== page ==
Here’s something worth reading in The New York Times. The IRS has demanded website access that would expose the membership list of “Friends of Abe,” the only circle of folks in Hollywood who happen to lean right politically.  (The group applied for tax exempt status similar to that of the far-left People for the American Way, founded by Norman Lear.)    Among Friends of Abe who are “out” are John Voight and Kelsey Grammer.  Most of the 1500 members closet themselves to avoid the predictable career and social fallout from being exposed as independent thinkers in Hollywood.

The purpose of the investigation is to make sure it doesn’t have a — are you ready? — a political agenda (unlike all the rest of Hollywood, right?)  Executive director Jeremy Boreing has denied that it’s a political group, stating:  “It exists to create fellowship among like-minded individuals.”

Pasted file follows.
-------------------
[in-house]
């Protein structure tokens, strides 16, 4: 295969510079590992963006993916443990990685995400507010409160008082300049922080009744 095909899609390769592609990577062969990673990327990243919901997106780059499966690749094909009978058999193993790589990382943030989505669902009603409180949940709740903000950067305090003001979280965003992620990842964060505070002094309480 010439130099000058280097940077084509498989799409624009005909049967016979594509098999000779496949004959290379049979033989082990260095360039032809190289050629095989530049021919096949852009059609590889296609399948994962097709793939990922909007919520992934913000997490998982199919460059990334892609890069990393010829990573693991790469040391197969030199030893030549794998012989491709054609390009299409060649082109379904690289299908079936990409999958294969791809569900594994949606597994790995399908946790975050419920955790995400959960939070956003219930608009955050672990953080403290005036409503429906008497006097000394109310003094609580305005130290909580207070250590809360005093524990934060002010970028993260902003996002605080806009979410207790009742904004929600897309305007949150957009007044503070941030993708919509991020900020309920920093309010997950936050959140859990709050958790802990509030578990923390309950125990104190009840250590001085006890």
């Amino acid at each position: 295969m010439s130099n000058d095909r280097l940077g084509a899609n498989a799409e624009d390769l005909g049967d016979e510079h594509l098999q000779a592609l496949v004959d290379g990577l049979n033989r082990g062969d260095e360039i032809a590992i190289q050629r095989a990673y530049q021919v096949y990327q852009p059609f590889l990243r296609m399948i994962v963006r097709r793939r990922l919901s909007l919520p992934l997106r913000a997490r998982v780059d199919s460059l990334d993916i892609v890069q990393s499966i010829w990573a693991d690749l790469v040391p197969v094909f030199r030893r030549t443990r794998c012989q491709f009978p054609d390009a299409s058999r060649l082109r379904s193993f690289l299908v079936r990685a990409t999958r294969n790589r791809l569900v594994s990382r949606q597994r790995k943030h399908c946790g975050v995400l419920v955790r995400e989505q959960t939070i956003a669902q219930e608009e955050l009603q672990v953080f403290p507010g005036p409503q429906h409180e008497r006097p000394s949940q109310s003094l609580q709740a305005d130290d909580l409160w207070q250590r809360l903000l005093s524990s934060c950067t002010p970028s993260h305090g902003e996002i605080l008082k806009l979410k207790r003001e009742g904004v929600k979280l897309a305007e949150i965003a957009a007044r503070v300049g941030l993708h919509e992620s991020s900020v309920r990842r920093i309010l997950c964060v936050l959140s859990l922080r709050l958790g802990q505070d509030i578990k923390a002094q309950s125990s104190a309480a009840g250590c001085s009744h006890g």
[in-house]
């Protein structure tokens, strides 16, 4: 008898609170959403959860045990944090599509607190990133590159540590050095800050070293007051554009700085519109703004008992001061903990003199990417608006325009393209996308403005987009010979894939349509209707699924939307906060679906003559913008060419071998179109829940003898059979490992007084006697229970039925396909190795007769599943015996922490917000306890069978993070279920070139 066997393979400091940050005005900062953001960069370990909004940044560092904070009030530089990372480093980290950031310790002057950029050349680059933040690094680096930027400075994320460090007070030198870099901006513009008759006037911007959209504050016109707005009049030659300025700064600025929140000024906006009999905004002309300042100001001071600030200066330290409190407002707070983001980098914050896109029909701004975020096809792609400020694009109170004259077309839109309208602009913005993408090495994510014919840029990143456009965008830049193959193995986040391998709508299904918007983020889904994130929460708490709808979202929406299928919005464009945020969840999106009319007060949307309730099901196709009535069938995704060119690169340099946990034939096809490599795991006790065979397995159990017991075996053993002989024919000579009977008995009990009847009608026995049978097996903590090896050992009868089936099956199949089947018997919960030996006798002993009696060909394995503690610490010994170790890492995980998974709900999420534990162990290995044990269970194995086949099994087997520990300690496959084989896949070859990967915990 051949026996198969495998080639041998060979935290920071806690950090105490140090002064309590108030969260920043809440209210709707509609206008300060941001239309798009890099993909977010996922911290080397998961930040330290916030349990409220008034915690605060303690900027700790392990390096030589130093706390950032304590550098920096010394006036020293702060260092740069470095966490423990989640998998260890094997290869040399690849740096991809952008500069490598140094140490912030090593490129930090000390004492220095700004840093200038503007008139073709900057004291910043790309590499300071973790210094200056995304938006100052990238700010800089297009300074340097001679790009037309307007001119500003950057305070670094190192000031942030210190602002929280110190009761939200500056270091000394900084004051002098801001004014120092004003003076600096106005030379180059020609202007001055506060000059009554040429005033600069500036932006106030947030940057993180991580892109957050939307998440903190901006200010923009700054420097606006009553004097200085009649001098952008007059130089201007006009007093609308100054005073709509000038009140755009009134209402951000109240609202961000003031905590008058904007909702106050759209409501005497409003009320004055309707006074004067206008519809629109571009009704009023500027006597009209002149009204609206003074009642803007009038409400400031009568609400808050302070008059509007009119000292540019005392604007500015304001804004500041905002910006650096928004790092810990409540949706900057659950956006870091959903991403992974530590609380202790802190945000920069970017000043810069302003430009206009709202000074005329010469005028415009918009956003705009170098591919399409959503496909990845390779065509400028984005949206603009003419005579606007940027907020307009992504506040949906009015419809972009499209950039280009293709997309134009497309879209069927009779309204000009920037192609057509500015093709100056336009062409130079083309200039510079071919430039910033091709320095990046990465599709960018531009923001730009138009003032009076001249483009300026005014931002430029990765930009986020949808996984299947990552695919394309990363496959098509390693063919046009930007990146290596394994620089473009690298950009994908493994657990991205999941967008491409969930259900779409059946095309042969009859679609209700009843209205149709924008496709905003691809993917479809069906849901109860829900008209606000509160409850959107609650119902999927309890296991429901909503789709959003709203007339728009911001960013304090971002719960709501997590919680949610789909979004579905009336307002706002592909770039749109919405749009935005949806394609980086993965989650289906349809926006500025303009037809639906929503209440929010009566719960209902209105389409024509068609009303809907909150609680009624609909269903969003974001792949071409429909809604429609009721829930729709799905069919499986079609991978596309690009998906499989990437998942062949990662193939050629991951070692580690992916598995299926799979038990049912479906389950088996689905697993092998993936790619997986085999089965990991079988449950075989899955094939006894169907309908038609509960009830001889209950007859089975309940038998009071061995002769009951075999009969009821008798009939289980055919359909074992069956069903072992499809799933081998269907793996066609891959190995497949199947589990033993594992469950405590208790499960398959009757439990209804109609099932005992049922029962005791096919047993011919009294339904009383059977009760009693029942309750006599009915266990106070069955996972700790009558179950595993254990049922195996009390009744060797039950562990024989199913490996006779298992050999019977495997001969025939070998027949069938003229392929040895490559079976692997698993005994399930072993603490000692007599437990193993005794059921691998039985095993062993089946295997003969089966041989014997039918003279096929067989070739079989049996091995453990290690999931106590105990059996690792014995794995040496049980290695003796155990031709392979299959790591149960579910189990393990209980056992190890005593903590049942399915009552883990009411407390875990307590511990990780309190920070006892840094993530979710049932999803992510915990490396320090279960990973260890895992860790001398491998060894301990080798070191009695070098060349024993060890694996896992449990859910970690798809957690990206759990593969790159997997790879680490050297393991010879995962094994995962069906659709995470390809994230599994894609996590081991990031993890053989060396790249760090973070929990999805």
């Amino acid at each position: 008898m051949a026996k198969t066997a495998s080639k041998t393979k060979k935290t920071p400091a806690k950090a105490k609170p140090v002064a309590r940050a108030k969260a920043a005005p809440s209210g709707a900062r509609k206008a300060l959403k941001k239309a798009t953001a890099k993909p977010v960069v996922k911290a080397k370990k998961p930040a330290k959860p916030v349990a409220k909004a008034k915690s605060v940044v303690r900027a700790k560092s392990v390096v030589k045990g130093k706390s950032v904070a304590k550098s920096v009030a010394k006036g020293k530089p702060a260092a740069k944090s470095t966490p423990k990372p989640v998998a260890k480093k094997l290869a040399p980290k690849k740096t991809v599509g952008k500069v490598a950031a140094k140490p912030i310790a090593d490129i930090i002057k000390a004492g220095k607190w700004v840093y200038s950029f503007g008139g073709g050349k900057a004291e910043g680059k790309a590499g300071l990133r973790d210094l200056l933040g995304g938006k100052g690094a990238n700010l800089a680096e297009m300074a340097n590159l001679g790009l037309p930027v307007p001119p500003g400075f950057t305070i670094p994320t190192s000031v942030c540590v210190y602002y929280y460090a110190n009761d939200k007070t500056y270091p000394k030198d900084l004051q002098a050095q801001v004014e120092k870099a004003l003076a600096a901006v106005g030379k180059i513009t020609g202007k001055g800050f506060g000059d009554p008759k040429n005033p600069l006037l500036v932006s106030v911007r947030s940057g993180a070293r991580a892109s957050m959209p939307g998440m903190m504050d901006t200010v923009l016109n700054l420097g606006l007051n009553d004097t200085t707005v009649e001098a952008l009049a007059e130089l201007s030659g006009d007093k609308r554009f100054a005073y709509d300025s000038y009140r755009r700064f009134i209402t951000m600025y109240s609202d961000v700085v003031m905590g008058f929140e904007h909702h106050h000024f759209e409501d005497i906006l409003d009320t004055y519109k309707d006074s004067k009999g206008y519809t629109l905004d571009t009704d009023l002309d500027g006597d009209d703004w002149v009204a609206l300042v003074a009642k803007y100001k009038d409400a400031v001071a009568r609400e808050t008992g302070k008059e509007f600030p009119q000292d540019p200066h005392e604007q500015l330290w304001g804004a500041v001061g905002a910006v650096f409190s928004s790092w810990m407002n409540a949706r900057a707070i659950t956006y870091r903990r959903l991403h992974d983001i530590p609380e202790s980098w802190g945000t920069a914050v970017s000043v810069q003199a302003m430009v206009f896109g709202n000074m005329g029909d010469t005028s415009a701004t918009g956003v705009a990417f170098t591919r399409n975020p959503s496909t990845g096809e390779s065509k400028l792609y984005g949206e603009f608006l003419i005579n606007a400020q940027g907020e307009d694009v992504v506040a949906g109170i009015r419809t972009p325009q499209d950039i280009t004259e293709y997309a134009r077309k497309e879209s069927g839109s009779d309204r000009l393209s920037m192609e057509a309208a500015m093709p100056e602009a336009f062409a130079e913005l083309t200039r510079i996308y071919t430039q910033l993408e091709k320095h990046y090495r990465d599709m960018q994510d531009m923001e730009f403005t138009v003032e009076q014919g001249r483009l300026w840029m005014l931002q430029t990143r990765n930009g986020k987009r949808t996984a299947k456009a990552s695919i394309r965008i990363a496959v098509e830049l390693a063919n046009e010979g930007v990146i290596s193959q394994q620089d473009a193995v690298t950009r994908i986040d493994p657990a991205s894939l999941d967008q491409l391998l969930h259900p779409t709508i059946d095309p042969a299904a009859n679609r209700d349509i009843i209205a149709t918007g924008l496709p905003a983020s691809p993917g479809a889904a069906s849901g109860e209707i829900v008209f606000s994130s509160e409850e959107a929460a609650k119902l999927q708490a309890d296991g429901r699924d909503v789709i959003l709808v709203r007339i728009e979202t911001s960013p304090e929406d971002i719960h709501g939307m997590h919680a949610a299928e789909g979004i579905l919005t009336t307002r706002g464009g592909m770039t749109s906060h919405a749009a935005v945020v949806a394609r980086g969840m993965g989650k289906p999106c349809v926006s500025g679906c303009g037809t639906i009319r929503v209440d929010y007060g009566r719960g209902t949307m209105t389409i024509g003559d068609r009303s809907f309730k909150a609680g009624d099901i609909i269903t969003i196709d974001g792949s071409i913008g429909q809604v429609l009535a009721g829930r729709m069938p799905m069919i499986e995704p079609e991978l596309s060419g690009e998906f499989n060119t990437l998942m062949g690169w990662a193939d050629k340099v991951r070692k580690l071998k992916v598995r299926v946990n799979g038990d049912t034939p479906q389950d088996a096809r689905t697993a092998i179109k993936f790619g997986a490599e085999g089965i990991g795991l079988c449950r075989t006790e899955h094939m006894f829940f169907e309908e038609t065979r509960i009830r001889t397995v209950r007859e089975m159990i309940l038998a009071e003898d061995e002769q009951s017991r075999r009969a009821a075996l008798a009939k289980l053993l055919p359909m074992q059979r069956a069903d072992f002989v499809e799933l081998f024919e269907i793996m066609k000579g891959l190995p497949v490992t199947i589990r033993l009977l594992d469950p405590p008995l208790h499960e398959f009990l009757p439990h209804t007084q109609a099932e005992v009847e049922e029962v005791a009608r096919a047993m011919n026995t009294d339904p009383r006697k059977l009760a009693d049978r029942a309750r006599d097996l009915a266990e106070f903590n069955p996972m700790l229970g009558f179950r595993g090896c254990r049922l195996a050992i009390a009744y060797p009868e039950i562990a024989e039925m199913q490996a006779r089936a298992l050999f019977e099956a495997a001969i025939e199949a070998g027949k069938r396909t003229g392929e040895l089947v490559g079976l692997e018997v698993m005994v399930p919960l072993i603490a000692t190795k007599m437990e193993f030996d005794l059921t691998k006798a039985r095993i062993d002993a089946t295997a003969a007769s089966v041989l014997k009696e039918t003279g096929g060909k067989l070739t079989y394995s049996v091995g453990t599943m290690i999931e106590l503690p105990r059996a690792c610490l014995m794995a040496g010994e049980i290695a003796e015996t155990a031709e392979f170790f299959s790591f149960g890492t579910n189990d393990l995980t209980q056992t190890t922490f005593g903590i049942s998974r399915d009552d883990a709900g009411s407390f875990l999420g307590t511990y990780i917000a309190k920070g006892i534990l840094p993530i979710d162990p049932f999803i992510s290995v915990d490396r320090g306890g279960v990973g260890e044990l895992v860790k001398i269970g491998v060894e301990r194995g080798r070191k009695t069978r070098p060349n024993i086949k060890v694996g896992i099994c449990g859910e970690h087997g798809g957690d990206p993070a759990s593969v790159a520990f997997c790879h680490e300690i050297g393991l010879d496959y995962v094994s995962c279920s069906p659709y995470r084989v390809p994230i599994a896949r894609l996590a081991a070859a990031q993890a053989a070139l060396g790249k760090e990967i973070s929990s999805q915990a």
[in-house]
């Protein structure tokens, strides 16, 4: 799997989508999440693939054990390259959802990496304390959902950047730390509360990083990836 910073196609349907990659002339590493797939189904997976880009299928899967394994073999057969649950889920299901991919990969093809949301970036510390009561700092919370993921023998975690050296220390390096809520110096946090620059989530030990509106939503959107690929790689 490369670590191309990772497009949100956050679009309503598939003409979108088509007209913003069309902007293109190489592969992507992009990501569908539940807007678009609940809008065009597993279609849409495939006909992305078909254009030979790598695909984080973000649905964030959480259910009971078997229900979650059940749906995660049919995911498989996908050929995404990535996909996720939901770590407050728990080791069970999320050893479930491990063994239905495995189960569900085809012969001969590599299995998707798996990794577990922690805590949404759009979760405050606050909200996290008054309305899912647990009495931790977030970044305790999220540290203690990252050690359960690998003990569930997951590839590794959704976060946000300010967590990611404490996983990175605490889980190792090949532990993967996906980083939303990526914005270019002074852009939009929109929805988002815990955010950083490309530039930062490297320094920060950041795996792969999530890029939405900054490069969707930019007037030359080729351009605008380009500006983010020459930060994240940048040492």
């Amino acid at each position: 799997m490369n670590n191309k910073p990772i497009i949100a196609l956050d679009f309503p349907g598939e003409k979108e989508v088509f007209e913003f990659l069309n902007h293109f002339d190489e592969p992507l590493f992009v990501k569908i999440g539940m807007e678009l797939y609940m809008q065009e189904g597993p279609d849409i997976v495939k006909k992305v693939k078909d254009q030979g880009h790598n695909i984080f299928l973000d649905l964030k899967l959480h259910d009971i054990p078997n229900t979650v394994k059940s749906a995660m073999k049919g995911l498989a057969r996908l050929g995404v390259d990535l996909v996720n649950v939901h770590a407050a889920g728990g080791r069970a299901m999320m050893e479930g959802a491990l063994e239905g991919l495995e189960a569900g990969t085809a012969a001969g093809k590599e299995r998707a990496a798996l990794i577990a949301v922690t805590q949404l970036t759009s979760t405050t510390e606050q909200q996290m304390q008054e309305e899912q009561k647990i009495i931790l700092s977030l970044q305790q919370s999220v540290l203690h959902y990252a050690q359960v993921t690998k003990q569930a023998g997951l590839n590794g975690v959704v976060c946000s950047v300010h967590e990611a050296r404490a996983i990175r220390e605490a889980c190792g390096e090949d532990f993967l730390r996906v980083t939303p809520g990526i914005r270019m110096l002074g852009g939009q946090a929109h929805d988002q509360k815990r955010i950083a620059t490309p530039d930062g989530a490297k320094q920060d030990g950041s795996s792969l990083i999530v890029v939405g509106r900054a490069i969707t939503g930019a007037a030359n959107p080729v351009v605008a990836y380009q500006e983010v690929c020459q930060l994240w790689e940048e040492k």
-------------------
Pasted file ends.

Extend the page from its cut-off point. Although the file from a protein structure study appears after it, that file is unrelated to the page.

I think this is pretty obviously true.  In Hollywood, there’s apparently no other place to go if you wish to think out loud without being cast into the outer darkness.  Friends of Abe is clearly a place to let one’s hair down and exchange thoughts and ideas.  Freely and without duress.   Kind of like what civil society is supposed to be.  But that’s what is really unacceptable to PC Forces.  The harassment of Friends of Abe is ultimately is an attack on its members’ fellowship.  It’s really an attack on friendship. On freedom of association. For the IRS to probe for an active “political agenda” seems more like cover for a different goal, which is to isolate and separate people.

How to avoid the spiral of silence? First, understand it.

Let’s take in this quote:

“The climate of opinion depends on who talks and who keeps quiet.”